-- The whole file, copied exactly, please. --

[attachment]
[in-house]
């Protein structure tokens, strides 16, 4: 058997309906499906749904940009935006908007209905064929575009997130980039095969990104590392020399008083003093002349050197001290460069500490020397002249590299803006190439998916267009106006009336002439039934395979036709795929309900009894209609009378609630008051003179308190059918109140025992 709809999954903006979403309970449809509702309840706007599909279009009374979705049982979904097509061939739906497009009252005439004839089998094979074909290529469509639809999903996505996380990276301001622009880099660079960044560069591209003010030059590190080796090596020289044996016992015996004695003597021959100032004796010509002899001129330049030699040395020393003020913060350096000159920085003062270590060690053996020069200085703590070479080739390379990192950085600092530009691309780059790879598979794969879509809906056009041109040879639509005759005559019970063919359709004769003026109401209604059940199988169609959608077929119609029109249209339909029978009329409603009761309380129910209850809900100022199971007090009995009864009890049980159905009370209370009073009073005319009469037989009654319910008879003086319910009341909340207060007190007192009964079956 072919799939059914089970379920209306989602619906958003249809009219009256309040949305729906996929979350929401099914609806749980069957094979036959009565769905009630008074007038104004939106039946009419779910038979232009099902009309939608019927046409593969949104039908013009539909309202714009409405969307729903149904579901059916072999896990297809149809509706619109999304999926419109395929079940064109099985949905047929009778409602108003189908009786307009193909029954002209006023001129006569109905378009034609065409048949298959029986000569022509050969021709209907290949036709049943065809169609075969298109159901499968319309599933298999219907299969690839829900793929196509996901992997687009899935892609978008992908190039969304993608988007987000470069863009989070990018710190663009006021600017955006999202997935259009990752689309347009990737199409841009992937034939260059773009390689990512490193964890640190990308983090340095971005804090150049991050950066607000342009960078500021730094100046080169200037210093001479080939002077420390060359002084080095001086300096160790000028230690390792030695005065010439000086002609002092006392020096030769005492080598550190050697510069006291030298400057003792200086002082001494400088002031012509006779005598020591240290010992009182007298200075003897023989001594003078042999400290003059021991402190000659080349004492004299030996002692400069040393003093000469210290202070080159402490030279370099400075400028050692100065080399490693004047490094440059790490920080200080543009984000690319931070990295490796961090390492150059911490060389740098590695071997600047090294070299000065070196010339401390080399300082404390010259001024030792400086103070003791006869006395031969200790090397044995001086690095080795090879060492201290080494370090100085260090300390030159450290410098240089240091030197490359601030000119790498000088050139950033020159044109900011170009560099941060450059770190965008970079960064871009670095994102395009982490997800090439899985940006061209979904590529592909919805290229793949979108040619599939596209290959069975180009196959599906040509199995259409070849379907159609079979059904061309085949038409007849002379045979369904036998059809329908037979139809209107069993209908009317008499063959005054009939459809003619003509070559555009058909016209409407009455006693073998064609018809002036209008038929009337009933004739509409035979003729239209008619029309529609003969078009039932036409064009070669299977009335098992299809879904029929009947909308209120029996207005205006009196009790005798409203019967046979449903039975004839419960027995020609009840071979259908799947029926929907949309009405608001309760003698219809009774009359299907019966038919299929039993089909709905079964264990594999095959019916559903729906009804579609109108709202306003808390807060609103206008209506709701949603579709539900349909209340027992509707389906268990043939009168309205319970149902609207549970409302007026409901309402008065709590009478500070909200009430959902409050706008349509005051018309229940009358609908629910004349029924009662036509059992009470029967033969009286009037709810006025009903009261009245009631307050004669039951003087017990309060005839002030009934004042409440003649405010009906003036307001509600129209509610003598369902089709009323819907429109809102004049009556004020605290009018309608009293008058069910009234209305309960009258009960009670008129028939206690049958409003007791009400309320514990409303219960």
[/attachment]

[in-house]
């Protein structure tokens, strides 16, 4: 058997309906499906749904940009935006908007209905064929575009997130980039095969990104590392020399008083003093002349050197001290460069500490020397002249590299803006190439998916267009106006009336002439039934395979036709795929309900009894209609009378609630008051003179308190059918109140025992 709809999954903006979403309970449809509702309840706007599909279009009374979705049982979904097509061939739906497009009252005439004839089998094979074909290529469509639809999903996505996380990276301001622009880099660079960044560069591209003010030059590190080796090596020289044996016992015996004695003597021959100032004796010509002899001129330049030699040395020393003020913060350096000159920085003062270590060690053996020069200085703590070479080739390379990192950085600092530009691309780059790879598979794969879509809906056009041109040879639509005759005559019970063919359709004769003026109401209604059940199988169609959608077929119609029109249209339909029978009329409603009761309380129910209850809900100022199971007090009995009864009890049980159905009370209370009073009073005319009469037989009654319910008879003086319910009341909340207060007190007192009964079956 072919799939059914089970379920209306989602619906958003249809009219009256309040949305729906996929979350929401099914609806749980069957094979036959009565769905009630008074007038104004939106039946009419779910038979232009099902009309939608019927046409593969949104039908013009539909309202714009409405969307729903149904579901059916072999896990297809149809509706619109999304999926419109395929079940064109099985949905047929009778409602108003189908009786307009193909029954002209006023001129006569109905378009034609065409048949298959029986000569022509050969021709209907290949036709049943065809169609075969298109159901499968319309599933298999219907299969690839829900793929196509996901992997687009899935892609978008992908190039969304993608988007987000470069863009989070990018710190663009006021600017955006999202997935259009990752689309347009990737199409841009992937034939260059773009390689990512490193964890640190990308983090340095971005804090150049991050950066607000342009960078500021730094100046080169200037210093001479080939002077420390060359002084080095001086300096160790000028230690390792030695005065010439000086002609002092006392020096030769005492080598550190050697510069006291030298400057003792200086002082001494400088002031012509006779005598020591240290010992009182007298200075003897023989001594003078042999400290003059021991402190000659080349004492004299030996002692400069040393003093000469210290202070080159402490030279370099400075400028050692100065080399490693004047490094440059790490920080200080543009984000690319931070990295490796961090390492150059911490060389740098590695071997600047090294070299000065070196010339401390080399300082404390010259001024030792400086103070003791006869006395031969200790090397044995001086690095080795090879060492201290080494370090100085260090300390030159450290410098240089240091030197490359601030000119790498000088050139950033020159044109900011170009560099941060450059770190965008970079960064871009670095994102395009982490997800090439899985940006061209979904590529592909919805290229793949979108040619599939596209290959069975180009196959599906040509199995259409070849379907159609079979059904061309085949038409007849002379045979369904036998059809329908037979139809209107069993209908009317008499063959005054009939459809003619003509070559555009058909016209409407009455006693073998064609018809002036209008038929009337009933004739509409035979003729239209008619029309529609003969078009039932036409064009070669299977009335098992299809879904029929009947909308209120029996207005205006009196009790005798409203019967046979449903039975004839419960027995020609009840071979259908799947029926929907949309009405608001309760003698219809009774009359299907019966038919299929039993089909709905079964264990594999095959019916559903729906009804579609109108709202306003808390807060609103206008209506709701949603579709539900349909209340027992509707389906268990043939009168309205319970149902609207549970409302007026409901309402008065709590009478500070909200009430959902409050706008349509005051018309229940009358609908629910004349029924009662036509059992009470029967033969009286009037709810006025009903009261009245009631307050004669039951003087017990309060005839002030009934004042409440003649405010009906003036307001509600129209509610003598369902089709009323819907429109809102004049009556004020605290009018309608009293008058069910009234209305309960009258009960009670008129028939206690049958409003007791009400309320514990409303219960």